Hey y'all... I just got back in town last night, and found this in the 'comments':
"I found your site researching the credits on an old Archie Bleyer 7", circa 1960, that I recently submitted to discogs.com. It's got a song called Jimmie's Blues credited to F. Linale (probably Frank Linale) and J. Hines - whom I assume to be James Hines...
The database on discogs also has a 1983 jazz fusion release by Oliver Sain, that has an engineer credit to Jimmy Hines (which is less likely to be the same person... (see the release here)"
Well thank you detective Kergillian! I thought the same thing when I found this 45 on eBay a while back. When I heard it, though, I changed my mind. It's a big fat Hammond organ blues groove with nary a guitar in sight. The A side of the single is credited to 'The Vagabonds with Jimmie Hines', and has a fairly wild vocal laid over the top. Your Oliver Sain reference got me thinking though, and I found a a site called STLBlues that has a review of a 2000 Sain tribute concert in St. Louis at which "Jimmie Hines and the All Stars opened the evenings festivities..." It seems safe to say, then, that 'Jimmie' Hines is apparently a St. Louis based organist and band leader, and not our 'J'...
We'll talk more about 'J' very soon, I promise.
Thanks for pitchin' in, K, stay tuned!
MEET J HINES
After many months of conversations with the family and friends of J Hines, all of whom have graciously consented to share their precious memories and photographs with us, I'd like to try and introduce him to you.
James was born in Flushing, New York on May 6, 1944, the third oldest in a growing family that would eventually include 12 children. While still a boy, it became evident that young James' albinism was affecting his vision, and he was diagnosed as 'clinically blind'. He was enrolled in the highly regarded Georgia Academy for the Blind when he was twelve years old. As the family had hoped, James thrived at the academy, graduating at the top of his class in 1964.
It was said that he had a 'photographic memory', but since his vision was so seriously impaired, that memory was transferred to his other senses. James became quite the mechanic, and he could take an engine apart and rebuild it with his bare hands. While still a teenager, a neighbor asked him to fix his electric guitar. He did such a great job, that his brother-in-law gave him one for his sixteenth birthday. From that day forward, James would use those hands, and that incredible mind to master the instrument, eventually providng the music for his niece's wedding.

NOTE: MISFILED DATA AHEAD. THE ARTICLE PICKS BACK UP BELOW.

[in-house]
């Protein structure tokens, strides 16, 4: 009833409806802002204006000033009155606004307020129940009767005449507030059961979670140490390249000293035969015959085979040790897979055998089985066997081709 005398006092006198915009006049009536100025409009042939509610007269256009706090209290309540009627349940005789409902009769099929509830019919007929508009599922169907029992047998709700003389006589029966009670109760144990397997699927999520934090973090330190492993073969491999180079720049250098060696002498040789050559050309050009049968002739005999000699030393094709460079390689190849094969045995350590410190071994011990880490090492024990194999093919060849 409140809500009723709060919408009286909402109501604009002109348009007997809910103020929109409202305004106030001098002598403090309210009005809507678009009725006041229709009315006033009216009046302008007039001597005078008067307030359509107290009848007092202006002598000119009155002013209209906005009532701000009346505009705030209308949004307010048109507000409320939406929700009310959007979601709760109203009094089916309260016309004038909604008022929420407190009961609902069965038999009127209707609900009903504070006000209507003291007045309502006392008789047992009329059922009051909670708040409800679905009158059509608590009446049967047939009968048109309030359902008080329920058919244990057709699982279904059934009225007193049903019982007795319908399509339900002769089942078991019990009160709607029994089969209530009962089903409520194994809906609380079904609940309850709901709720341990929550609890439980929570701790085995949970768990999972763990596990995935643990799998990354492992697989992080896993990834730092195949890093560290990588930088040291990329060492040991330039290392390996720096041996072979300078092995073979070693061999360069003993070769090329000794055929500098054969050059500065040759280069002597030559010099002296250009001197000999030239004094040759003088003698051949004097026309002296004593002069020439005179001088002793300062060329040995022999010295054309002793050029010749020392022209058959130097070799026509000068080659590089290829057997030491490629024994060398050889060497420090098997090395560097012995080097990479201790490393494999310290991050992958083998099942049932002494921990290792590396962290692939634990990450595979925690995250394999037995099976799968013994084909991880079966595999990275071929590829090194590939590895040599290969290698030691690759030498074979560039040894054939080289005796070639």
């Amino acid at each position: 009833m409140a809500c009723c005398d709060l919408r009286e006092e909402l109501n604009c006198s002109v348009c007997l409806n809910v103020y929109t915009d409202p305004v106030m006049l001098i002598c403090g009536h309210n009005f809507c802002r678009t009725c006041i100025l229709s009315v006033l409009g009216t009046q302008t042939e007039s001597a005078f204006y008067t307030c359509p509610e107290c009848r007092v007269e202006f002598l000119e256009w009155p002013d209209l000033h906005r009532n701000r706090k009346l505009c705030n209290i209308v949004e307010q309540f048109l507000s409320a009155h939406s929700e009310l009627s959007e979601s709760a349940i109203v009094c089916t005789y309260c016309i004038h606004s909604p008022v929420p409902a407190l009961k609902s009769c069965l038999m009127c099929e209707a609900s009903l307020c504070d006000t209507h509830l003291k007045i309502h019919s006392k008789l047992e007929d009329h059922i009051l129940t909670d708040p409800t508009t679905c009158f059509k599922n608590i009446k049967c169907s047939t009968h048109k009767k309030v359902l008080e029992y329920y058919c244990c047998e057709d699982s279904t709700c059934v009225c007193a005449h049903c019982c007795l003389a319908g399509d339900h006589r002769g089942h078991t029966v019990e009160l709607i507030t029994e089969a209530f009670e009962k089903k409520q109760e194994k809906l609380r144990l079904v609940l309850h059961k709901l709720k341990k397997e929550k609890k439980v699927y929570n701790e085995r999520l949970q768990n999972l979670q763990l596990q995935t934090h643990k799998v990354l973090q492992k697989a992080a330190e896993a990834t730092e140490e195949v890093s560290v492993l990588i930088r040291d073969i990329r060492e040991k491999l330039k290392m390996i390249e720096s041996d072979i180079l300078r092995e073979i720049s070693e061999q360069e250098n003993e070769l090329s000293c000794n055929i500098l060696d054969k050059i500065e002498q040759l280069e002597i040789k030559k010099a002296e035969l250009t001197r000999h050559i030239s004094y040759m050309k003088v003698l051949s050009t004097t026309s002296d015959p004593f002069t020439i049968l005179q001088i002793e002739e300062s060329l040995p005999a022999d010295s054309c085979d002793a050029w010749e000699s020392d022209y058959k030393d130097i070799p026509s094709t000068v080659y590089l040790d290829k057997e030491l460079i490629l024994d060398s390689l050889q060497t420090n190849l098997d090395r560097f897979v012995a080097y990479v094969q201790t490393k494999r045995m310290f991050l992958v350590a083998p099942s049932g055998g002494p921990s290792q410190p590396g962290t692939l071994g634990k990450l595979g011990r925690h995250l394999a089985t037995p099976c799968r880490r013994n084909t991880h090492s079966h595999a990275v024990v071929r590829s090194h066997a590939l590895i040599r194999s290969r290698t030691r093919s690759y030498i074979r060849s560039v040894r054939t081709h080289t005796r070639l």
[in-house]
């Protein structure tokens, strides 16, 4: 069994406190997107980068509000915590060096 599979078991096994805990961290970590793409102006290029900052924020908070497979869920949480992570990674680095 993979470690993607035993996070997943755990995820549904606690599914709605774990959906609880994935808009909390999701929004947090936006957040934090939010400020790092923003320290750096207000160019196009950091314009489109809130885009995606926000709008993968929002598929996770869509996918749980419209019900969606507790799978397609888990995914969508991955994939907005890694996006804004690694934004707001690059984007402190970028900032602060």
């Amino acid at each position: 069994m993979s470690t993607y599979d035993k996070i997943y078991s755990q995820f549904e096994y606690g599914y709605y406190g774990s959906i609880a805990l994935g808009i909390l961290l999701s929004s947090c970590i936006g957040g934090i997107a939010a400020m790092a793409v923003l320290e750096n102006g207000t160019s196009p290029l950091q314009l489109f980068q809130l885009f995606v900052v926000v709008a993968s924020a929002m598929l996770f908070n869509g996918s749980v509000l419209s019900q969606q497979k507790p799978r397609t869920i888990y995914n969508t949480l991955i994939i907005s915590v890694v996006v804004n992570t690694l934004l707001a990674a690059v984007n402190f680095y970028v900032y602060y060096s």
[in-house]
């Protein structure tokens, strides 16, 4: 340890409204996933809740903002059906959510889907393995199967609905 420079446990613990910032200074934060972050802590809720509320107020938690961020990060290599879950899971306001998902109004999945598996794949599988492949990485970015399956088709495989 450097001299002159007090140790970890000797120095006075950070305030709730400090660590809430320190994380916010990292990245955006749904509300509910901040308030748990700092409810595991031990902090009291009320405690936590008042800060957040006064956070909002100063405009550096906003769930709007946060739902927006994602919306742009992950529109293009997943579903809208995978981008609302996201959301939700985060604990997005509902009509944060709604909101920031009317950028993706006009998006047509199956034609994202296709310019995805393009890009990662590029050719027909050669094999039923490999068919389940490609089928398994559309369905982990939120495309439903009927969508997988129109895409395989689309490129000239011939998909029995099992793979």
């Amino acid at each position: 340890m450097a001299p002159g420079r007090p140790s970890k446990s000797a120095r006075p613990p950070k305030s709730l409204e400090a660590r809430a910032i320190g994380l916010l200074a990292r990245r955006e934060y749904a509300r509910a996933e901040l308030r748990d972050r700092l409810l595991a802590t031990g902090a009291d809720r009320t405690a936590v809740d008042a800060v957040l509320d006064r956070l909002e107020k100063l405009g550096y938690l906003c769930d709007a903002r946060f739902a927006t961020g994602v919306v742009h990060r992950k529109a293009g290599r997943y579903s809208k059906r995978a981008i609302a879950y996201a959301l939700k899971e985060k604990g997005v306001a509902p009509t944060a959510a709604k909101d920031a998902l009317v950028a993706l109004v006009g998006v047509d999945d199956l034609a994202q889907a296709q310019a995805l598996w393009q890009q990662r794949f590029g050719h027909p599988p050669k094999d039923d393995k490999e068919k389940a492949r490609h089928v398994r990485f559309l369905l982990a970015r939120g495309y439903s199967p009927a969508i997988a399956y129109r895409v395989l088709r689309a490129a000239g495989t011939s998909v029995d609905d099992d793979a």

In 1967, James walked into a record store in Brooklyn and began talking with the owner, a local guy named Roy Hammond. Roy had made a couple of singles himself by then (as we discussed above), but a series of rotten deals with various record labels had left him out in the cold. Hammond had a vision of building his own company, and making records his way. The two men began working together, crafting a unique and identifiable sound that they would make their own. James played guitar on the first release on Roy's new ALAGA label, In Divorce Court, and is also listed as the co-writer.
According to Roy, the two men became 'like brothers', and decided to split their songwriting and production '50/50'. As we've mentioned before, Hammond created a subsidiary label named NATION-WIDE to provide an outlet for other local artists. The first release on that label, Funky Funk Part I & II, was credited to 'J Hines and the Boys', the first recording made under his own name (as outlined above, Roy actually handled the vocals on that record). 'The Boys' went on to provide back-up for a couple of other label signees before releasing the phenomenal two-sider that started all of this - Going Down For The Last Time b/w Can't Think Of Nothing (Blank Mind), with the talented Fred Ezekiel joining them on saxophone.
'J', as everyone called him, was playing the guitar on Roy's great ALAGA releases as well. Songs like Got To Get Enough (Of Your Sweet Love Stuff) (which broke into the R&B top 50 in 1971) and it's flip Open Letter To The President showed just how tight an ensemble the two men had put together. They toured the country, but were especially popular down south. J met his future bride at a show they were playing in South Carolina in the fall of 1972 that also featured Eddie Floyd and Benny Gordon. It was apparently 'love at first sight', and James and Ruth Ann were married on February 8, 1973 (a union that would continue for 31 years, and produce five loving children).
Meanwhile, Roy had signed with Mercury, and dissolved both ALAGA and NATION-WIDE. At this point there was some kind of falling out about money, and J set off on his own. Moving down to his new bride's home town of Allendale, South Carolina, he remained out 'on the circuit' playing with bands like Augusta's Howard Brothers (pictured above), and opening shows for Benny Gordon's Soul Brothers, who had also moved back to the area by then.
He formed his own band, J Hines and The Fellows, an outfit that would include the Brown brothers from Barnwell and Jerry Mack on the bass. Signing with Deluxe in the summer of 1973, they would record J's only chart hit, Camelot Time, which reached #71 R&B. By 1975, they were recording for Charles Derrick's local Roadway label in Columbia, and had traded 'The Fellows' back in for 'The Boys'.